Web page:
As I mentioned above, these segments grow at different paces. For example, print (think physical magazines) is shrinking while digital is growing. The whole market is expected to grow at an annual rate of about 9% until 2024 which is actually faster than the historical growth rates during 2012 to 2021. The fastest growing segment is digital which is expected to grow at 12% annually. This is good news for Alphabet.
With these growth rates in mind, I think it’s reasonable to say that there is a case to be made that Alphabet can grow its ad business (Google Search & Other, YouTube Ads and Google Network) in the high teens for the next few years. I also want to point out that even though the global ad market shrank by 3% in 2020, Alphabet still managed to grow its ad business by 9% which provides some evidence that Alphabet can grow even though the overall market shrinks.
Google Other is comprised of a hodgepodge of businesses such as:
- Music and video streaming services YouTube Premium and YouTube TV
- Apps and sale of digital content via Google Play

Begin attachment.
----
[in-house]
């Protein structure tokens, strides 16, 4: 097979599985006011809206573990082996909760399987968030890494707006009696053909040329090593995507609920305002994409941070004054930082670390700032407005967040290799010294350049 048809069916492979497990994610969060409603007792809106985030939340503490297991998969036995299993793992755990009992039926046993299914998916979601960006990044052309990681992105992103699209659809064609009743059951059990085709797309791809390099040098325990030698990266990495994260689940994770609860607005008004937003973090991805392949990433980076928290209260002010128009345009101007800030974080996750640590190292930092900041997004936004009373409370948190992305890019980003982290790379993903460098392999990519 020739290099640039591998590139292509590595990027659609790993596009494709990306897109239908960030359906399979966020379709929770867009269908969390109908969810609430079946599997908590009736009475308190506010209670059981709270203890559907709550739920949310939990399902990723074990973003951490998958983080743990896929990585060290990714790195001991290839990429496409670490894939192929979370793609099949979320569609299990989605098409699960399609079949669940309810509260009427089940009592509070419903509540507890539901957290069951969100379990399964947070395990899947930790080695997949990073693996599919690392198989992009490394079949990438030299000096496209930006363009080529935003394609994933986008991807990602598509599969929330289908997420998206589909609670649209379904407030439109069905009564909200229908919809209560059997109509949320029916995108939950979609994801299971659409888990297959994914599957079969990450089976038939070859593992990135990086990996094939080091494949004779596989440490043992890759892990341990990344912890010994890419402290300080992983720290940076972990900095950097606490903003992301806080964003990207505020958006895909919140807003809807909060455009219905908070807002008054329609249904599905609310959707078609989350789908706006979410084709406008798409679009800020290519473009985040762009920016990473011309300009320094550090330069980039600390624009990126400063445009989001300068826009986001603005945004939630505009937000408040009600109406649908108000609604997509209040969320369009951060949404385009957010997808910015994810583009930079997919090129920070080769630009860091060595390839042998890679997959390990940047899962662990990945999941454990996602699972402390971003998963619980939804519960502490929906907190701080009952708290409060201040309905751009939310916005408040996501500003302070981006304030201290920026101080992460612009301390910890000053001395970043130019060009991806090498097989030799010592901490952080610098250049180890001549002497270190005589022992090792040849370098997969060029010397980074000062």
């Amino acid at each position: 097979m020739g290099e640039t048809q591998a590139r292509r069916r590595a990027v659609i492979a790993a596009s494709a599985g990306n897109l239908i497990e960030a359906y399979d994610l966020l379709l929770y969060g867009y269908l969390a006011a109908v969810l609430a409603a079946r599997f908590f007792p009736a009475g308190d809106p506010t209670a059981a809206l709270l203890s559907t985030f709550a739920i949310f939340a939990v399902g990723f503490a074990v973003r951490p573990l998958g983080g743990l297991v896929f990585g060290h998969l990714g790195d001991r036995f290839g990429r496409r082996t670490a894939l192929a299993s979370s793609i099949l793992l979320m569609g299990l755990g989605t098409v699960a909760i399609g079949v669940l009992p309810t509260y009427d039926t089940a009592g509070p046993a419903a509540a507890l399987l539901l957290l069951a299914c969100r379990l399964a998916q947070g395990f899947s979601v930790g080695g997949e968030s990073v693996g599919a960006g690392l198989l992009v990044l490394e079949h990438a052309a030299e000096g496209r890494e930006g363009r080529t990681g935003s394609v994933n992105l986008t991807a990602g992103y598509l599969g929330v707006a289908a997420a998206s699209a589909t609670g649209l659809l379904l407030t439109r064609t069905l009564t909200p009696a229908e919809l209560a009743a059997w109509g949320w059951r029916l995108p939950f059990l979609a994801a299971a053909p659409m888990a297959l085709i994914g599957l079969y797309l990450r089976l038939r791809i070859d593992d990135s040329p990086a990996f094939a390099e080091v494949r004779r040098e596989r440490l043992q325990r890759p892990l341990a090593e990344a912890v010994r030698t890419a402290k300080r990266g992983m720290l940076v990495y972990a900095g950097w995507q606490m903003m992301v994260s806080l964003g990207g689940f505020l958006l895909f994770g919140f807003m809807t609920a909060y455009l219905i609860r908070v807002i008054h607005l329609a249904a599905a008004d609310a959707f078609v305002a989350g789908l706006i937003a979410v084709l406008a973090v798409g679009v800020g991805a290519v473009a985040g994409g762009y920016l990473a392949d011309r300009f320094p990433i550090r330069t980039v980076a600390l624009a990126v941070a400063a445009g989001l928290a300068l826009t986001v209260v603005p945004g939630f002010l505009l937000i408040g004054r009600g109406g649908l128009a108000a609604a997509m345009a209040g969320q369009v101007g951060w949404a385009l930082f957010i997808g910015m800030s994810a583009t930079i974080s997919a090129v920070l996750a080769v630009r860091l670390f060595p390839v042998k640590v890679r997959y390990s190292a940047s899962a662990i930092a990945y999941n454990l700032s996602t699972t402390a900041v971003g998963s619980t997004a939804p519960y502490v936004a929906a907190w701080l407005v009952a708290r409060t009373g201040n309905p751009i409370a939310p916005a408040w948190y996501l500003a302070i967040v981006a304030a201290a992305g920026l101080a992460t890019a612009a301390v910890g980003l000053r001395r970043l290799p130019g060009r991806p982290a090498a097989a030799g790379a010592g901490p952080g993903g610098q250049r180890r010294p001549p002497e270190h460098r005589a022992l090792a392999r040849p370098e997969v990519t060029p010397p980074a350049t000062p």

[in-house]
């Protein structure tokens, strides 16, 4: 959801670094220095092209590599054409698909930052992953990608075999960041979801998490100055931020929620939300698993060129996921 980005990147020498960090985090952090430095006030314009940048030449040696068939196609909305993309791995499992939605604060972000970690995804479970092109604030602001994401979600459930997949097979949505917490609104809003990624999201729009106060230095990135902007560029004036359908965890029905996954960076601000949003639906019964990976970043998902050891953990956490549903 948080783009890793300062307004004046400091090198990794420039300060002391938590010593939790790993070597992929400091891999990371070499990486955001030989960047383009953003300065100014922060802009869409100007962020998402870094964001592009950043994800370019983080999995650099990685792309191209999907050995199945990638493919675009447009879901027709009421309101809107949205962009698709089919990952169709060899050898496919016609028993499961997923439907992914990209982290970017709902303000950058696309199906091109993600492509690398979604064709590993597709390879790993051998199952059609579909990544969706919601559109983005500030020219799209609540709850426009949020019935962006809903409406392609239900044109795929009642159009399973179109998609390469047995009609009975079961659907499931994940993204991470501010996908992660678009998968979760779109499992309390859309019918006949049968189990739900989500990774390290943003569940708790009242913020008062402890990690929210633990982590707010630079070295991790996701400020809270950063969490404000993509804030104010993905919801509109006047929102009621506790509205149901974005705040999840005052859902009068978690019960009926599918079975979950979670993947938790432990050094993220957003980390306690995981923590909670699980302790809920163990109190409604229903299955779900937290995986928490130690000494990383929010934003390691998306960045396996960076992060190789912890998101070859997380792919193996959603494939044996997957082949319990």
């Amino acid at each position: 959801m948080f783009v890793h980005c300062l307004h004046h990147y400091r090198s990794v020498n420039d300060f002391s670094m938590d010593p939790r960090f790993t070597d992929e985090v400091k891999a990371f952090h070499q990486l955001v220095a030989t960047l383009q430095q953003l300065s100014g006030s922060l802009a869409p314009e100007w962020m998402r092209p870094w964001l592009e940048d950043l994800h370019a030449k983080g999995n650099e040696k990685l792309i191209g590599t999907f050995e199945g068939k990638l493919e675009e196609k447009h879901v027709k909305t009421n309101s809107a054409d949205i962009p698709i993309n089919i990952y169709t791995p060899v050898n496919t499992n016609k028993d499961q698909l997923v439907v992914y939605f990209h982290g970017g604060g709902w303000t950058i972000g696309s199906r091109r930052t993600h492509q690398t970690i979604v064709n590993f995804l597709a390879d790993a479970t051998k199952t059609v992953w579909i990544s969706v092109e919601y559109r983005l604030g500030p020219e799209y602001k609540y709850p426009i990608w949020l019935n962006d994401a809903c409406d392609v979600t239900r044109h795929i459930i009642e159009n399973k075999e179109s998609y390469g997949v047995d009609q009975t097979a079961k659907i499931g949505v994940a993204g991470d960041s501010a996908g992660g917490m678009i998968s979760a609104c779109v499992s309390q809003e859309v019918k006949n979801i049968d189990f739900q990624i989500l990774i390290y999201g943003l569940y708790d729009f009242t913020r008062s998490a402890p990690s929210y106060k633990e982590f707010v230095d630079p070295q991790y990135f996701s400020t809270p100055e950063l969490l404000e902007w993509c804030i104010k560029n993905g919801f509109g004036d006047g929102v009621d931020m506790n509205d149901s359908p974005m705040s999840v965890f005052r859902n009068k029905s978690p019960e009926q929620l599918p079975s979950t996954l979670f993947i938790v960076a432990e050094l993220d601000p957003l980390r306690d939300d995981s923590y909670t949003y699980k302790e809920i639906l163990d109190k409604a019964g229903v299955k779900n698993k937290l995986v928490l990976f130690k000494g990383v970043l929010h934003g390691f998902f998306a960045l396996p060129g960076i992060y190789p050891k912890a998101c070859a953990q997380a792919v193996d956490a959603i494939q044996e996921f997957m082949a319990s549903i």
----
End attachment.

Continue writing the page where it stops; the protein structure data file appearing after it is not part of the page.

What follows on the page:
- Consumer IT hardware such as Fitbit gadgets, Pixel phones and more
Alphabet doesn’t open up how much revenues these sub-segments generate nor do they provide any KPIs in their quarterly reports which is why I haven’t included an industry analysis on all of these sub-segments. It should be noted that all of these markets are huge and fit a behemoth like Alphabet very well as the idea (most likely) is that these individual segments can contribute significantly to Alphabet’s total revenues in the future.
If I would have to guess, apps and sale of digital content (Google Play) seems like the largest sub-segment of these as Alphabet has one of the largest app stores out there. At the same time, Alphabet is not the top player in either music or video streaming, nor in consumer IT hardware. I did some research to back up this claim and according to Statista, Google Play’s gross revenues were $47.9 billion in 2021 and have grown annually about 26% from 2016 to 2021 which is impressive. Alphabet used to charge a 30% fee of gross revenues but that has now been reduced to 15% which will provide a significant headwind for YoY growth comparisons. This segment only grew about 5% YoY in 2022 Q1 which, I believe, is due to the fee reduction.